The Poseidon Hotel was a large place near the sea, with vast green grounds that sloped down to a white beach. the building was a brilliant white, stretching its arms out along the shore, giving nearly every room an ocean view. Chuck and Flora checked in as man and wife and were given a room near the end of the north wing. The bed was huge and looked comfortable, and Chuck told Flora she should have it “We’re not here for… Y’know. That,” he said. He sat down on the sofa. “I’ll take this.” They had both brought large suitcases, each one with only a single night’s change of clothes. They would do it tomorrow.

Chuck fell asleep almost instantly. Flora took a while longer.

The next morning, they had a small breakfast. Chuck stayed in the room and finished a book. Flora went walking along the beach. They ate lunch together – sandwich and salad. Flora took a nap. Chuck had some drinks in the bar.

They met in their room, an hour before sunset.

Chuck took off his shoes and changed into a t-shirt and a pair of sweatpants. Flora didn’t change, and sat on the edge of the bed, twisting her wedding ring around on her finger.

“You ready?” Chuck asked. “You brought the drugs?”

Flora sat in silence for a moment. “Chuck,” she began.

He narrowed his eyes at her. “Oh come on.” He stood up.

“Chuck, please.”

“I thought you were serious about this, Flora. I thought you were real.”

She looked at the floor and didn’t say anything.

He ran his fingers through his hair. He knelt in front of her and took her hands in his. “You’re having second thoughts, Flora,” he said. “I understand. But remember, we agreed to this. We talked about it.”

She took her hands from his. “I know, Chuck,” she said.

He tried to look in her eyes, but she avoided him. “Your husband?” he asked. “Your kids? They’ll never get any better, Flora. You know that.”

“I know.”

“You go back to them, you’re going back to a prison,” he said.

She shook her head. “I’m not going back to them,” she said. “And I’m not… going with you.”

He sat on the floor, his back against the bed. After a minute, he asked, “Why?” His voice was hoarse and dry.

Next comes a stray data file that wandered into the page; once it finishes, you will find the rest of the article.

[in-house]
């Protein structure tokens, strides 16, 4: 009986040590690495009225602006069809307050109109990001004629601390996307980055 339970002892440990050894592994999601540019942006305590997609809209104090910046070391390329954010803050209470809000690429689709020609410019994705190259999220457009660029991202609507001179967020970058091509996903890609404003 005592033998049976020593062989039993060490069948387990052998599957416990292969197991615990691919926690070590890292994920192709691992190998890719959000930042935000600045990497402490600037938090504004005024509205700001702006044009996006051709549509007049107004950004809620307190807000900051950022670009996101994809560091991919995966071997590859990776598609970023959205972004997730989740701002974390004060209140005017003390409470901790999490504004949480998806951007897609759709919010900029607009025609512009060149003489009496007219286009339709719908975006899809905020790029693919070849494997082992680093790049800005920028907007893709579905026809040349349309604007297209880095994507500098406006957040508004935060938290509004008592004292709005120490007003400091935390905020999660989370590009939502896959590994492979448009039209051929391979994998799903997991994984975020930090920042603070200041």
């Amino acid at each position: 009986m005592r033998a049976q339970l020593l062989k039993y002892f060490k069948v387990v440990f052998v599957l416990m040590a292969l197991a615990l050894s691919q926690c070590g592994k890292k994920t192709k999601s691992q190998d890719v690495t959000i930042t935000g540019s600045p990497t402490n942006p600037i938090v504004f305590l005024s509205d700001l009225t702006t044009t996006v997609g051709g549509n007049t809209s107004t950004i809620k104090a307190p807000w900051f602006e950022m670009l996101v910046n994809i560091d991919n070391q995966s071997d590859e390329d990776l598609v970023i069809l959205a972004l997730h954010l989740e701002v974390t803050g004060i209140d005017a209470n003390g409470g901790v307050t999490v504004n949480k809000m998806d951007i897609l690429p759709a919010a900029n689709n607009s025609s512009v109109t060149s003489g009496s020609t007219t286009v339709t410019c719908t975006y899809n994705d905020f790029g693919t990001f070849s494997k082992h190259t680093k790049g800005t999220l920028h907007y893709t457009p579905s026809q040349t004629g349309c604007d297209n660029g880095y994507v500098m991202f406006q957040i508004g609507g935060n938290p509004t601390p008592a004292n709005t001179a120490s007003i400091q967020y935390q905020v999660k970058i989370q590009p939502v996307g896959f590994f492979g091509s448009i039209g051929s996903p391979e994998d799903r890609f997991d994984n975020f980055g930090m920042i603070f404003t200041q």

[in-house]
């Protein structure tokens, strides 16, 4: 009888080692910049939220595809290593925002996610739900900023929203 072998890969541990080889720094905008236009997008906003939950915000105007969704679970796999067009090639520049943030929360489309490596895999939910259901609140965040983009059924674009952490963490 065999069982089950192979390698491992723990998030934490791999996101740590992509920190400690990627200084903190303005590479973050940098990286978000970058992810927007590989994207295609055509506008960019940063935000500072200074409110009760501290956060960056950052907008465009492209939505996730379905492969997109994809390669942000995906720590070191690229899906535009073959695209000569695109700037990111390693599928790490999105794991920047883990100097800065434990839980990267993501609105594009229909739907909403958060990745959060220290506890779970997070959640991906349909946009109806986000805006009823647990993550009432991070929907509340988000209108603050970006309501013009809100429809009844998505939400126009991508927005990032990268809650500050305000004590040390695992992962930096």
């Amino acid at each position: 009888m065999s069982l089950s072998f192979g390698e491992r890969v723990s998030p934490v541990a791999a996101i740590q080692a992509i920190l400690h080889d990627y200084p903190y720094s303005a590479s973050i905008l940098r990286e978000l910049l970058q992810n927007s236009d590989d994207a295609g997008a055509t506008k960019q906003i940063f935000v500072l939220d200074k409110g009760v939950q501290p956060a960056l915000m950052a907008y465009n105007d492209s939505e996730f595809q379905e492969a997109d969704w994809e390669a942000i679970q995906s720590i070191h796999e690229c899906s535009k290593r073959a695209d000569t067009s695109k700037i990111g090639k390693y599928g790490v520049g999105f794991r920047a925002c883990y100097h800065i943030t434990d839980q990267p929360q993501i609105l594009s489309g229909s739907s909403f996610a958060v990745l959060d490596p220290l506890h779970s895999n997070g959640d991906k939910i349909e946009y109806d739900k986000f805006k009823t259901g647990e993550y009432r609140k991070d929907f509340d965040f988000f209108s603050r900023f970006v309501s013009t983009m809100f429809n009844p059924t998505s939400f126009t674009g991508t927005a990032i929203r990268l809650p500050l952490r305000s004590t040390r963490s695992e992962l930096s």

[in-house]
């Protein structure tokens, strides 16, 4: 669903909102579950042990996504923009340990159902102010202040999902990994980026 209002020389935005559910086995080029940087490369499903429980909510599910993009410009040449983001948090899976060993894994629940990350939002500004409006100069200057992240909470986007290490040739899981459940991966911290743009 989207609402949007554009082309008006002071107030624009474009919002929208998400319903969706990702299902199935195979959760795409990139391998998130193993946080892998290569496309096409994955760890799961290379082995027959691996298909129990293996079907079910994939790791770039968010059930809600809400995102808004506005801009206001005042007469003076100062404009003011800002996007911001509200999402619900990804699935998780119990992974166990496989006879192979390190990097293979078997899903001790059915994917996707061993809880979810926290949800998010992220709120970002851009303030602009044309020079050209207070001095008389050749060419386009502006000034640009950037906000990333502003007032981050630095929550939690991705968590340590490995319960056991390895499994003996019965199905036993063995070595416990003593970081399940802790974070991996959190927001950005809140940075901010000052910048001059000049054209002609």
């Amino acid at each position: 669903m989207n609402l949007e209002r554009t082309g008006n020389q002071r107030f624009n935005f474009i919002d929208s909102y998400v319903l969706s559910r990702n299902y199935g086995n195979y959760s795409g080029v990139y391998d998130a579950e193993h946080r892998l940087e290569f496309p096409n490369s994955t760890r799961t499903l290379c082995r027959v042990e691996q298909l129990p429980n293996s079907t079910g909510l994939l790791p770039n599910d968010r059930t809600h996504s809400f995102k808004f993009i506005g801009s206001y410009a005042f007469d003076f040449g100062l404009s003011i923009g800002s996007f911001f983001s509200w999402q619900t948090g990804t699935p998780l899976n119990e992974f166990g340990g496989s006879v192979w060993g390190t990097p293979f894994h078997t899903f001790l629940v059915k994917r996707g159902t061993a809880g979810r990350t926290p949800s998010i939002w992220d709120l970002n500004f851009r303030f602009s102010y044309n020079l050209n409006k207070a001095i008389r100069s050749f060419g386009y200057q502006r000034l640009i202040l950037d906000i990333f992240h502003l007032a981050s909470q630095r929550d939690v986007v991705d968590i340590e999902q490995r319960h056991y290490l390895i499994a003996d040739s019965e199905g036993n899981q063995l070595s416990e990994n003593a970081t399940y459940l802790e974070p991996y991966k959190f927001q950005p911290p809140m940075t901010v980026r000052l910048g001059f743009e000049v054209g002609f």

Flora shook her head. “I don’t know,” she said. “I just woke up and I looked at them. Roger was already drinking, and the boys were playing those damn video games, the place was a mess and…” She laughed, almost sobbed. “And someone had tried to cook eggs. But there was just this unholy mess in the kitchen. I looked at all that and I thought about never seeing them again. Then I left the house and… everything looked different.” Her smile was small and weak, but it changed her face completely. “I looked at the world as a free woman, Chuck, and I knew that there was so much more to do.” she reached down and rested her hand on his shoulder. “So much more than this.”

He reached up and held her hand. “He’ll make your life miserable, you know that.”

“I know,” she said. “And so will my kids. But I have nothing he can sue for, and there’s no law that says I have to go home again.” She squeezed his hand. “I wasn’t late yesterday because of the traffic. I was on the phone with a group that helps women escape their husbands. They can help me, Chuck.”

They sat there for a while as the sun set. The room darkened.

“What about me?” Chuck asked. “What am I supposed to do?”

Flora stood up, turned on the light by the mirror, and took a small glass bottle of pills from her purse. She hesitated, and then put them on the desk. “Two for pain,” she said. “Three or more, and you shouldn’t drive. You’ll probably have to stay in bed for a while. More than that…”

He nodded, not moving from where he sat.

“Chuck,” she said. He didn’t look up at her. “There are better ways out.”

He closed his eyes. Flora picked up her bag and put the strap over her shoulder. She stared at him for a long while. “I’ll be seeing you,” she said.

Flora let the door swing closed behind her and walked to the elevator. At the front desk, she handed her key to the young woman working there. “My husband is getting some sleep,” she said. “I’m going out. I may be some time.” She smiled, adjusted the strap of her bag, and walked out of the hotel into the gathering darkness.